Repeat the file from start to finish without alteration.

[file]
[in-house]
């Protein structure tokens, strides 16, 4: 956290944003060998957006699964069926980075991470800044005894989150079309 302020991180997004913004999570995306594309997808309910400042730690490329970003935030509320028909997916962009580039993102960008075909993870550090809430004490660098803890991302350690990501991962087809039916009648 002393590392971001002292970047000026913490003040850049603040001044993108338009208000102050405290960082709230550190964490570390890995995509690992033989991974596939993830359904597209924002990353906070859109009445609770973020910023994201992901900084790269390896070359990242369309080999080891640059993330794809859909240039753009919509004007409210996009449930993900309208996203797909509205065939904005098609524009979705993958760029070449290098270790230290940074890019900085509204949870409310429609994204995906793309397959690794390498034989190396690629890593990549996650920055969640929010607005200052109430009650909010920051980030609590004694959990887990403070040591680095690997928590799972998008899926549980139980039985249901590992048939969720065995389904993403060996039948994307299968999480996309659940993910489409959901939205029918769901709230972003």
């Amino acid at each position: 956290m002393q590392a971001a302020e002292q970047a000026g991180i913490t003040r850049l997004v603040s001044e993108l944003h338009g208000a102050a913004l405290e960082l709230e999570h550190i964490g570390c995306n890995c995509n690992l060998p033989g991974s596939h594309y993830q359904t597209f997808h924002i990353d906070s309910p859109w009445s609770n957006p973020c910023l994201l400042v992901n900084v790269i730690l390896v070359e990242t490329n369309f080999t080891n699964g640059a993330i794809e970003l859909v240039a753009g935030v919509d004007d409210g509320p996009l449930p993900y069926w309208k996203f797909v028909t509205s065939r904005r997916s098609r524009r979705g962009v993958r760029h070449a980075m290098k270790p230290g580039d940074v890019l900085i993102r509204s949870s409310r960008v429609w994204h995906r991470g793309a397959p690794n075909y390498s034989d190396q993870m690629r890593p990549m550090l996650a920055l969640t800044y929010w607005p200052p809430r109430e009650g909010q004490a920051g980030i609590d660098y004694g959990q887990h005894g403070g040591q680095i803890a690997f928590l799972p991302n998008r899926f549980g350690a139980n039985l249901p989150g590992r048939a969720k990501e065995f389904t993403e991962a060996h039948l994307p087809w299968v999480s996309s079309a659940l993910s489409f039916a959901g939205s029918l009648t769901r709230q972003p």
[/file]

[in-house]
């Protein structure tokens, strides 16, 4: 956290944003060998957006699964069926980075991470800044005894989150079309 302020991180997004913004999570995306594309997808309910400042730690490329970003935030509320028909997916962009580039993102960008075909993870550090809430004490660098803890991302350690990501991962087809039916009648 002393590392971001002292970047000026913490003040850049603040001044993108338009208000102050405290960082709230550190964490570390890995995509690992033989991974596939993830359904597209924002990353906070859109009445609770973020910023994201992901900084790269390896070359990242369309080999080891640059993330794809859909240039753009919509004007409210996009449930993900309208996203797909509205065939904005098609524009979705993958760029070449290098270790230290940074890019900085509204949870409310429609994204995906793309397959690794390498034989190396690629890593990549996650920055969640929010607005200052109430009650909010920051980030609590004694959990887990403070040591680095690997928590799972998008899926549980139980039985249901590992048939969720065995389904993403060996039948994307299968999480996309659940993910489409959901939205029918769901709230972003």
């Amino acid at each position: 956290m002393q590392a971001a302020e002292q970047a000026g991180i913490t003040r850049l997004v603040s001044e993108l944003h338009g208000a102050a913004l405290e960082l709230e999570h550190i964490g570390c995306n890995c995509n690992l060998p033989g991974s596939h594309y993830q359904t597209f997808h924002i990353d906070s309910p859109w009445s609770n957006p973020c910023l994201l400042v992901n900084v790269i730690l390896v070359e990242t490329n369309f080999t080891n699964g640059a993330i794809e970003l859909v240039a753009g935030v919509d004007d409210g509320p996009l449930p993900y069926w309208k996203f797909v028909t509205s065939r904005r997916s098609r524009r979705g962009v993958r760029h070449a980075m290098k270790p230290g580039d940074v890019l900085i993102r509204s949870s409310r960008v429609w994204h995906r991470g793309a397959p690794n075909y390498s034989d190396q993870m690629r890593p990549m550090l996650a920055l969640t800044y929010w607005p200052p809430r109430e009650g909010q004490a920051g980030i609590d660098y004694g959990q887990h005894g403070g040591q680095i803890a690997f928590l799972p991302n998008r899926f549980g350690a139980n039985l249901p989150g590992r048939a969720k990501e065995f389904t993403e991962a060996h039948l994307p087809w299968v999480s996309s079309a659940l993910s489409f039916a959901g939205s029918l009648t769901r709230q972003p």